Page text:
John Muir Trail 2013

Glory
     The experience that changed the trajectory of my life in 2006 was once again on the agenda for 2013.  Having done it twice before, with the last one being in 2010, I felt I needed to give it another go.  Whether it's to reminisce, reflect, commune with nature, it's a trail that will always call out to me.  In my opinion, the Sierra's are the most raw and majestic mountains in the lower 48.  So when my friend Chris Price was accepted into the Hardrock 100 I figured there was no better trail to hike as a prep for that race than the JMT.  Its layout of pass, valley, pass, valley (repeat) at higher altitudes would be perfect for his training (my selling point to him) and that also means I would have someone to show the surrounding beauty this two foot path wanders through.  However, this journey would be more a challenge of endurance than the previous trips.  The plan was to complete the trail in 7 days, which is an average of 30 miles per day.  A daunting sum to some, quizzically questioned by others, and utter confusion as to why by many.  I admit that I could fall into any of those categories.  I love to reference page 155 of The Last Season when the idea of "miles" overtakes the entire point of being out there.  Here's a short excerpt by the books main character, Randy Morgenson:
     "What is the infatuation with 'est? Why are we beating our brains on a hard surface to be fastest, biggest, richest, on and on ad infinitum ad nauseam? I asked how many Audubon's warblers he'd seen or hermit thrushes he'd heard and he (JMT speed record inquirer and hiker) grinned sheepishly, looking down at his bootlaces. But this was an unfair question.  Such a hiker has probably never slowed enough to notice, but I continued: 'Have you tried meadow sitting or cloud watching?' 'Anyone can do that,' was his response.  There it is again. Machismo. This fellow is going to achieve, be a first, do things not everyone does or even can do.  That becomes his goal.  We're a restless breed, we moderns.  Hardest it is to sit still and be attentive to our surroundings.  Boredom comes to most of us very quickly."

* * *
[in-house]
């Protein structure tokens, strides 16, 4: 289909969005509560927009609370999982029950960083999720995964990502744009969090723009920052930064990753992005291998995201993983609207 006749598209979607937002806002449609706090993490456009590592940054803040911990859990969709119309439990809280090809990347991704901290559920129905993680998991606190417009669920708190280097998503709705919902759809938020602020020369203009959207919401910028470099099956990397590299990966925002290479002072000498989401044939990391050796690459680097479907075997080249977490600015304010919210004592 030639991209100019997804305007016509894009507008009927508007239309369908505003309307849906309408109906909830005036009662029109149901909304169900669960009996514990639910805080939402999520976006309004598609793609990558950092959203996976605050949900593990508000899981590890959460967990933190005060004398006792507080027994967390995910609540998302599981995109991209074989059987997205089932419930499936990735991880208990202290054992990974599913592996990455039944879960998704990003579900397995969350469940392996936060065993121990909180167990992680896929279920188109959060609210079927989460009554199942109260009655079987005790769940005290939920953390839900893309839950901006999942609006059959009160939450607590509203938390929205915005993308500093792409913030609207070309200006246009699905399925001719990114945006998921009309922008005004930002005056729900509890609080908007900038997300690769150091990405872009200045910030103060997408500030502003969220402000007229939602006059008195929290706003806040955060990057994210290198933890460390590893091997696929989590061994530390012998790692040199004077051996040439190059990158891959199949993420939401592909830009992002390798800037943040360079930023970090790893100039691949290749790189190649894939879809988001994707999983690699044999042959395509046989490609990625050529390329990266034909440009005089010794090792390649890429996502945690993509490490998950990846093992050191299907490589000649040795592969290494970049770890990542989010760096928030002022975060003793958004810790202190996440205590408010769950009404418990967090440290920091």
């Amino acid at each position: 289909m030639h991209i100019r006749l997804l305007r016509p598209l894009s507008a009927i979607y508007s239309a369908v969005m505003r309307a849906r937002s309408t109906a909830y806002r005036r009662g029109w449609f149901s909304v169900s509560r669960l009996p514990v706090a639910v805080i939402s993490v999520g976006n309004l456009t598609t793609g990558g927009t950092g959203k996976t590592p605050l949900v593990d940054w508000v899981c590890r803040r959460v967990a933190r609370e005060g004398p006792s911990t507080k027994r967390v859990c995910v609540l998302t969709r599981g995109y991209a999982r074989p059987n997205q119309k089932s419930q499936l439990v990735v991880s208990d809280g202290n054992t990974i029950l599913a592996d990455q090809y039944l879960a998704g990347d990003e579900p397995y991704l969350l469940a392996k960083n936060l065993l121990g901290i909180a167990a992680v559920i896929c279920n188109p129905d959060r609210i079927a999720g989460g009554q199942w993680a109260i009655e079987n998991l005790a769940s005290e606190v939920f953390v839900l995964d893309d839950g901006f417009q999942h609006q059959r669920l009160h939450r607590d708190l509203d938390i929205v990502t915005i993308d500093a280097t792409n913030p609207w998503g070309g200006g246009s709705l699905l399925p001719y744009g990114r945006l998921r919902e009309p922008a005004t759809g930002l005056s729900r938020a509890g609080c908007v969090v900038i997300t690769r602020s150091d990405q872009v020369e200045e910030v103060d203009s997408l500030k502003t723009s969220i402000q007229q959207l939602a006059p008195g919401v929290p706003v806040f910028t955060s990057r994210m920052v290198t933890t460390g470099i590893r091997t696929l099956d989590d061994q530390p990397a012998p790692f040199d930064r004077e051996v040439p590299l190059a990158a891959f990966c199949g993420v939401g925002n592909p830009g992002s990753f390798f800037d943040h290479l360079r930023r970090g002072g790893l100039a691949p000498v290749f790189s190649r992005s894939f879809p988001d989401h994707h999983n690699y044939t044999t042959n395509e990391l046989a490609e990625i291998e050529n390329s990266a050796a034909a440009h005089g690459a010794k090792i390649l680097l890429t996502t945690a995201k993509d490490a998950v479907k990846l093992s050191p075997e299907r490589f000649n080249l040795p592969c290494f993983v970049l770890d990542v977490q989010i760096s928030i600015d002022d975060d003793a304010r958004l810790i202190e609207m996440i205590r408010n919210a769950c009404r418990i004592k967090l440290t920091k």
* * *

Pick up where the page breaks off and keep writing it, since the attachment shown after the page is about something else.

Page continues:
This quote certainly was certainly on the forefront of my mind when I told Chris, "Sure, we can do it in 7 days.  It'll just require us to hike all day long."  The interesting thing about long distance backpacking or ultrarunning is that the pain experienced out there is quickly forgot.  Chris had only seven days due to work and other arrangements but I knew we could be successful in that amount of time.  Fast forward 7 months later and we're kindly being driven to Yosemite Valley by Elissa, Chris's wife.  The first few days are always the more difficult due to the need to adjust to the routine of hiking 12-14hrs/day, having 25 pounds on your back, dealing with mosquitoes, eating dried foods, etc.  I admit the first few days were quite difficult as the bottoms of my feet were sore and tired and that dragged on me mentally a bit.  Chris was handling things quite well, especially for someone who has not taken a trip like this before.